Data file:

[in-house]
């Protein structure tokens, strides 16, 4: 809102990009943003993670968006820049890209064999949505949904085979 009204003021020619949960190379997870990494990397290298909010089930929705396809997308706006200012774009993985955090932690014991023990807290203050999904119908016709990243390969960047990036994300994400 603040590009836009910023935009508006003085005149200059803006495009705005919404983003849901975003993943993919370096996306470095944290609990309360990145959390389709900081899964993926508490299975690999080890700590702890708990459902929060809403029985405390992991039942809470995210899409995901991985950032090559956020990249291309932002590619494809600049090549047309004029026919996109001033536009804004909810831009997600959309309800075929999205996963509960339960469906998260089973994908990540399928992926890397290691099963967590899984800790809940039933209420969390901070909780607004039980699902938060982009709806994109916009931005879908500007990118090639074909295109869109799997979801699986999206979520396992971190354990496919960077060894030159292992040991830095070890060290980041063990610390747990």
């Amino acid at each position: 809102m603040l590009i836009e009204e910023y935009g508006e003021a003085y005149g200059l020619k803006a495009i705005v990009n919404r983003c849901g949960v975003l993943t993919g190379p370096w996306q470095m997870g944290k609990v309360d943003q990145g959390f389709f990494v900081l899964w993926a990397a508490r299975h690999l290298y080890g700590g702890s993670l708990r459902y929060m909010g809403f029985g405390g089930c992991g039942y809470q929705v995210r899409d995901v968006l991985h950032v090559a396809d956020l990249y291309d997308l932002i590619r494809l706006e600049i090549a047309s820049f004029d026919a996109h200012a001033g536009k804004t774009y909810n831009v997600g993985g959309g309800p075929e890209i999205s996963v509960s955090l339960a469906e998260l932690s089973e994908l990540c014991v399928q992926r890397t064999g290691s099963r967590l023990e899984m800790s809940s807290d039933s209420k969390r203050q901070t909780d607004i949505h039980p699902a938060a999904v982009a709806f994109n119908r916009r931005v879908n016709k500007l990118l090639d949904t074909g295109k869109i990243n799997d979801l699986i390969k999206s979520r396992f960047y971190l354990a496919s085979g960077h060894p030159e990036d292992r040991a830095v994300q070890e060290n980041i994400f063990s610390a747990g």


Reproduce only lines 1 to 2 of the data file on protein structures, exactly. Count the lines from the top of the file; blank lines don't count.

[in-house]
């Protein structure tokens, strides 16, 4: 809102990009943003993670968006820049890209064999949505949904085979 009204003021020619949960190379997870990494990397290298909010089930929705396809997308706006200012774009993985955090932690014991023990807290203050999904119908016709990243390969960047990036994300994400 603040590009836009910023935009508006003085005149200059803006495009705005919404983003849901975003993943993919370096996306470095944290609990309360990145959390389709900081899964993926508490299975690999080890700590702890708990459902929060809403029985405390992991039942809470995210899409995901991985950032090559956020990249291309932002590619494809600049090549047309004029026919996109001033536009804004909810831009997600959309309800075929999205996963509960339960469906998260089973994908990540399928992926890397290691099963967590899984800790809940039933209420969390901070909780607004039980699902938060982009709806994109916009931005879908500007990118090639074909295109869109799997979801699986999206979520396992971190354990496919960077060894030159292992040991830095070890060290980041063990610390747990």